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Family, children, advice, schooling, finance for children, all things kids.
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Re: Spelling


Postby stewamax » October 26th, 2019, 2:16 pm

At a slightly earlier age, when children are learning to read, the rhythms and intonations of spoken English are also absorbed as well as correct spelling. When read aloud, the books of Julia Donaldson (The Gruffalo, The Highway Rat and so on) and Theodor (Dr) Seuss that are full of both simple rhymes and sometimes quite elaborate rhymes and alliteration are an excellent way to learn how to present oneself clearly without mumbling – something perhaps more important than spelling later in life during a meeting or interview.
That these books are hugely popular with children owes much to the fluidity of the text as well as quirky illustrations.
Donaldson has also written a large number of short phonics-based books.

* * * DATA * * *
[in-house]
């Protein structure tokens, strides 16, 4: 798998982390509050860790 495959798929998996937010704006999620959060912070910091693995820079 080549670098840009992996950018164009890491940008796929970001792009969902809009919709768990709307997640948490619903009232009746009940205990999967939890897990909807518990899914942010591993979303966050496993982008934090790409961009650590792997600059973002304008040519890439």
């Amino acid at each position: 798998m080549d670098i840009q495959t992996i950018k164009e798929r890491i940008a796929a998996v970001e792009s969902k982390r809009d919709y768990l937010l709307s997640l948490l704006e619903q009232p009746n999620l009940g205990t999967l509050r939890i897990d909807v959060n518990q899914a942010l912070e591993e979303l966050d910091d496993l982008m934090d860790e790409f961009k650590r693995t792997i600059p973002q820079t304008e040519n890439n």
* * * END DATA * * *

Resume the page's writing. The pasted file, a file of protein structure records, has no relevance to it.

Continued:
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Re: Spelling


Postby Loup321 » October 29th, 2019, 10:13 am

Thank you for all the encouraging replies. I've just come back from a week's holiday with no internet, so I apologise for not replying to any messages sooner.

While we were away, we had plenty of time to work on the spelling together. Her work ethic has improved temendously since she has started school, so it was really easy getting down to things, and I think we managed to cover all the basics of phonics and learn the Year 2 spelling list completely. We will continue this as time allows around work and school.